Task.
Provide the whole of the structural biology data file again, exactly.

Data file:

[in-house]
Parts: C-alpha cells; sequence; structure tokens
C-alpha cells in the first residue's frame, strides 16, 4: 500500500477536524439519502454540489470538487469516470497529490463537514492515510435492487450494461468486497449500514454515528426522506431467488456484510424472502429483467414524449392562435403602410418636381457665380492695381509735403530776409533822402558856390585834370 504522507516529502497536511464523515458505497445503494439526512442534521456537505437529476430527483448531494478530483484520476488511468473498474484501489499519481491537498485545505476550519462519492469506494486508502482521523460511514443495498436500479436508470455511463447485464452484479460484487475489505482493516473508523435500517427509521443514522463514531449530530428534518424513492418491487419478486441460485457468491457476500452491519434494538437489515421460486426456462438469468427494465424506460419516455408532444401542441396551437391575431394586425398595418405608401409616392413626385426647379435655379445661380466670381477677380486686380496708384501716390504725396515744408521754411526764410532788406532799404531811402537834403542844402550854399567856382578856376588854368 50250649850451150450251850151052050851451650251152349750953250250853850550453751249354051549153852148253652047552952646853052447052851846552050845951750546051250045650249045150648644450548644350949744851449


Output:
[in-house]
Parts: C-alpha cells; sequence; structure tokens
C-alpha cells in the first residue's frame, strides 16, 4: 500500500477536524439519502454540489470538487469516470497529490463537514492515510435492487450494461468486497449500514454515528426522506431467488456484510424472502429483467414524449392562435403602410418636381457665380492695381509735403530776409533822402558856390585834370 504522507516529502497536511464523515458505497445503494439526512442534521456537505437529476430527483448531494478530483484520476488511468473498474484501489499519481491537498485545505476550519462519492469506494486508502482521523460511514443495498436500479436508470455511463447485464452484479460484487475489505482493516473508523435500517427509521443514522463514531449530530428534518424513492418491487419478486441460485457468491457476500452491519434494538437489515421460486426456462438469468427494465424506460419516455408532444401542441396551437391575431394586425398595418405608401409616392413626385426647379435655379445661380466670381477677380486686380496708384501716390504725396515744408521754411526764410532788406532799404531811402537834403542844402550854399567856382578856376588854368 50250649850451150450251850151052050851451650251152349750953250250853850550453751249354051549153852148253652047552952646853052447052851846552050845951750546051250045650249045150648644450548644350949744851449